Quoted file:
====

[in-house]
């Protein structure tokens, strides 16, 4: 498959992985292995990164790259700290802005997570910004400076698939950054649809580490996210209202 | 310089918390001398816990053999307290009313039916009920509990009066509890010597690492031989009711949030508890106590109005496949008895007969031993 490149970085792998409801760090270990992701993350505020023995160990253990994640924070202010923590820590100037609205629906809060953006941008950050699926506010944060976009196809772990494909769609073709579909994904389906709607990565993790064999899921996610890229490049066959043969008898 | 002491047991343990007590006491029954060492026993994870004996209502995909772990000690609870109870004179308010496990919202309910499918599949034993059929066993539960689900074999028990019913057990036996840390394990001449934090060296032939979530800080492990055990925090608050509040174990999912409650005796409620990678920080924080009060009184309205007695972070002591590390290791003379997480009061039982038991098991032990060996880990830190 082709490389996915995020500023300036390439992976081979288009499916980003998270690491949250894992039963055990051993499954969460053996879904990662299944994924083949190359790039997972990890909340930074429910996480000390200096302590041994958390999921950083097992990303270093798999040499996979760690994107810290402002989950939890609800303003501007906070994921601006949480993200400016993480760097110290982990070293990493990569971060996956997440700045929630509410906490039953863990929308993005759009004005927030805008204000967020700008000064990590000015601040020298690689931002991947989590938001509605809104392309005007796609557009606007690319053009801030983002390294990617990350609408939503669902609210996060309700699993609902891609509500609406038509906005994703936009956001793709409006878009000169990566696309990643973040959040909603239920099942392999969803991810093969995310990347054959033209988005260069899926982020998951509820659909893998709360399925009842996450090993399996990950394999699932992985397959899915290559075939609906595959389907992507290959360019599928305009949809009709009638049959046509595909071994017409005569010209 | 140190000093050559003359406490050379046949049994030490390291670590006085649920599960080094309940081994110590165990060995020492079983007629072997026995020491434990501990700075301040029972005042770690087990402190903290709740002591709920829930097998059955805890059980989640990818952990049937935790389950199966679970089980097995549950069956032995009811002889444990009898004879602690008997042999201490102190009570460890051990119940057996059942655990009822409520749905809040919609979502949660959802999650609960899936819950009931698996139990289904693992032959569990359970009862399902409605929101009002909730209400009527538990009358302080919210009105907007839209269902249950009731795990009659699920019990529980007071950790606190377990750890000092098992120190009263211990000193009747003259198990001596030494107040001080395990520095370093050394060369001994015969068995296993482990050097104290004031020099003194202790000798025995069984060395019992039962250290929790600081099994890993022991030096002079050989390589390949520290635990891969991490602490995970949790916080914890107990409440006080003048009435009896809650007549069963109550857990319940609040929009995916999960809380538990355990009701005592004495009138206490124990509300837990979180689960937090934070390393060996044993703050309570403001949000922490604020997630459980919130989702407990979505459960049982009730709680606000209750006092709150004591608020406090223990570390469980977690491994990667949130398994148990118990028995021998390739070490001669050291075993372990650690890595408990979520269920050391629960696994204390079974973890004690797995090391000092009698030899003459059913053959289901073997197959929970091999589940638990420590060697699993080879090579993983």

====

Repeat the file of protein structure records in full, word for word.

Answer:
[in-house]
């Protein structure tokens, strides 16, 4: 498959992985292995990164790259700290802005997570910004400076698939950054649809580490996210209202 | 310089918390001398816990053999307290009313039916009920509990009066509890010597690492031989009711949030508890106590109005496949008895007969031993 490149970085792998409801760090270990992701993350505020023995160990253990994640924070202010923590820590100037609205629906809060953006941008950050699926506010944060976009196809772990494909769609073709579909994904389906709607990565993790064999899921996610890229490049066959043969008898 | 002491047991343990007590006491029954060492026993994870004996209502995909772990000690609870109870004179308010496990919202309910499918599949034993059929066993539960689900074999028990019913057990036996840390394990001449934090060296032939979530800080492990055990925090608050509040174990999912409650005796409620990678920080924080009060009184309205007695972070002591590390290791003379997480009061039982038991098991032990060996880990830190 082709490389996915995020500023300036390439992976081979288009499916980003998270690491949250894992039963055990051993499954969460053996879904990662299944994924083949190359790039997972990890909340930074429910996480000390200096302590041994958390999921950083097992990303270093798999040499996979760690994107810290402002989950939890609800303003501007906070994921601006949480993200400016993480760097110290982990070293990493990569971060996956997440700045929630509410906490039953863990929308993005759009004005927030805008204000967020700008000064990590000015601040020298690689931002991947989590938001509605809104392309005007796609557009606007690319053009801030983002390294990617990350609408939503669902609210996060309700699993609902891609509500609406038509906005994703936009956001793709409006878009000169990566696309990643973040959040909603239920099942392999969803991810093969995310990347054959033209988005260069899926982020998951509820659909893998709360399925009842996450090993399996990950394999699932992985397959899915290559075939609906595959389907992507290959360019599928305009949809009709009638049959046509595909071994017409005569010209 | 140190000093050559003359406490050379046949049994030490390291670590006085649920599960080094309940081994110590165990060995020492079983007629072997026995020491434990501990700075301040029972005042770690087990402190903290709740002591709920829930097998059955805890059980989640990818952990049937935790389950199966679970089980097995549950069956032995009811002889444990009898004879602690008997042999201490102190009570460890051990119940057996059942655990009822409520749905809040919609979502949660959802999650609960899936819950009931698996139990289904693992032959569990359970009862399902409605929101009002909730209400009527538990009358302080919210009105907007839209269902249950009731795990009659699920019990529980007071950790606190377990750890000092098992120190009263211990000193009747003259198990001596030494107040001080395990520095370093050394060369001994015969068995296993482990050097104290004031020099003194202790000798025995069984060395019992039962250290929790600081099994890993022991030096002079050989390589390949520290635990891969991490602490995970949790916080914890107990409440006080003048009435009896809650007549069963109550857990319940609040929009995916999960809380538990355990009701005592004495009138206490124990509300837990979180689960937090934070390393060996044993703050309570403001949000922490604020997630459980919130989702407990979505459960049982009730709680606000209750006092709150004591608020406090223990570390469980977690491994990667949130398994148990118990028995021998390739070490001669050291075993372990650690890595408990979520269920050391629960696994204390079974973890004690797995090391000092009698030899003459059913053959289901073997197959929970091999589940638990420590060697699993080879090579993983």